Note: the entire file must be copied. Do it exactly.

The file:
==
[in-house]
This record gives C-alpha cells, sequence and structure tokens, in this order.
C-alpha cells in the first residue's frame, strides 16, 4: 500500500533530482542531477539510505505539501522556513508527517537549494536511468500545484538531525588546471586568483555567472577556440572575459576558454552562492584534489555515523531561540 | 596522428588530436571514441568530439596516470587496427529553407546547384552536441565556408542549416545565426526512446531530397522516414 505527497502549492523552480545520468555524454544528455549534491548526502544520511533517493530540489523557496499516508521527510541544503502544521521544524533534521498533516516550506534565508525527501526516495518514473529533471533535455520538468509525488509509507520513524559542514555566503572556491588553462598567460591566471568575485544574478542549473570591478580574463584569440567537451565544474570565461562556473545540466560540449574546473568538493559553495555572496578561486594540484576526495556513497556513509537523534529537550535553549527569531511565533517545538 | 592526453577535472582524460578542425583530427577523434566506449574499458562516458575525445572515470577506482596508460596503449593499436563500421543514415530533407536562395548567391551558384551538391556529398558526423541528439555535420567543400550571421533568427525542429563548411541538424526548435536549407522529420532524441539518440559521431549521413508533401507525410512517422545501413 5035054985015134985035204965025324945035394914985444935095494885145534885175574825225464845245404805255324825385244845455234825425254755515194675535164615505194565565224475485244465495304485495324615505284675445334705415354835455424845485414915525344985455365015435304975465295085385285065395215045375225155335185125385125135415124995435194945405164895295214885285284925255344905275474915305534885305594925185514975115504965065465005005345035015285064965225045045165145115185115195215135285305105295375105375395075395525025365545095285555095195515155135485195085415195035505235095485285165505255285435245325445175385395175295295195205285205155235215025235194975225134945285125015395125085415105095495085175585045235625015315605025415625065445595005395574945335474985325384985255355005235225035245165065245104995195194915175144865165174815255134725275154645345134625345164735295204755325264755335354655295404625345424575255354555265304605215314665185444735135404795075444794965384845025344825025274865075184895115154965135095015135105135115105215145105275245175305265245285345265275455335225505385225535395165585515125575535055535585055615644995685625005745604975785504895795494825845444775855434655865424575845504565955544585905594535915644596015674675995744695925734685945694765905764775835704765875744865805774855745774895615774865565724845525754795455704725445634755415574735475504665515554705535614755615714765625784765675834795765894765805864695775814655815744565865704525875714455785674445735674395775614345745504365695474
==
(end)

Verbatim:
[in-house]
This record gives C-alpha cells, sequence and structure tokens, in this order.
C-alpha cells in the first residue's frame, strides 16, 4: 500500500533530482542531477539510505505539501522556513508527517537549494536511468500545484538531525588546471586568483555567472577556440572575459576558454552562492584534489555515523531561540 | 596522428588530436571514441568530439596516470587496427529553407546547384552536441565556408542549416545565426526512446531530397522516414 505527497502549492523552480545520468555524454544528455549534491548526502544520511533517493530540489523557496499516508521527510541544503502544521521544524533534521498533516516550506534565508525527501526516495518514473529533471533535455520538468509525488509509507520513524559542514555566503572556491588553462598567460591566471568575485544574478542549473570591478580574463584569440567537451565544474570565461562556473545540466560540449574546473568538493559553495555572496578561486594540484576526495556513497556513509537523534529537550535553549527569531511565533517545538 | 592526453577535472582524460578542425583530427577523434566506449574499458562516458575525445572515470577506482596508460596503449593499436563500421543514415530533407536562395548567391551558384551538391556529398558526423541528439555535420567543400550571421533568427525542429563548411541538424526548435536549407522529420532524441539518440559521431549521413508533401507525410512517422545501413 5035054985015134985035204965025324945035394914985444935095494885145534885175574825225464845245404805255324825385244845455234825425254755515194675535164615505194565565224475485244465495304485495324615505284675445334705415354835455424845485414915525344985455365015435304975465295085385285065395215045375225155335185125385125135415124995435194945405164895295214885285284925255344905275474915305534885305594925185514975115504965065465005005345035015285064965225045045165145115185115195215135285305105295375105375395075395525025365545095285555095195515155135485195085415195035505235095485285165505255285435245325445175385395175295295195205285205155235215025235194975225134945285125015395125085415105095495085175585045235625015315605025415625065445595005395574945335474985325384985255355005235225035245165065245104995195194915175144865165174815255134725275154645345134625345164735295204755325264755335354655295404625345424575255354555265304605215314665185444735135404795075444794965384845025344825025274865075184895115154965135095015135105135115105215145105275245175305265245285345265275455335225505385225535395165585515125575535055535585055615644995685625005745604975785504895795494825845444775855434655865424575845504565955544585905594535915644596015674675995744695925734685945694765905764775835704765875744865805774855745774895615774865565724845525754795455704725445634755415574735475504665515554705535614755615714765625784765675834795765894765805864695775814655815744565865704525875714455785674445735674395775614345745504365695474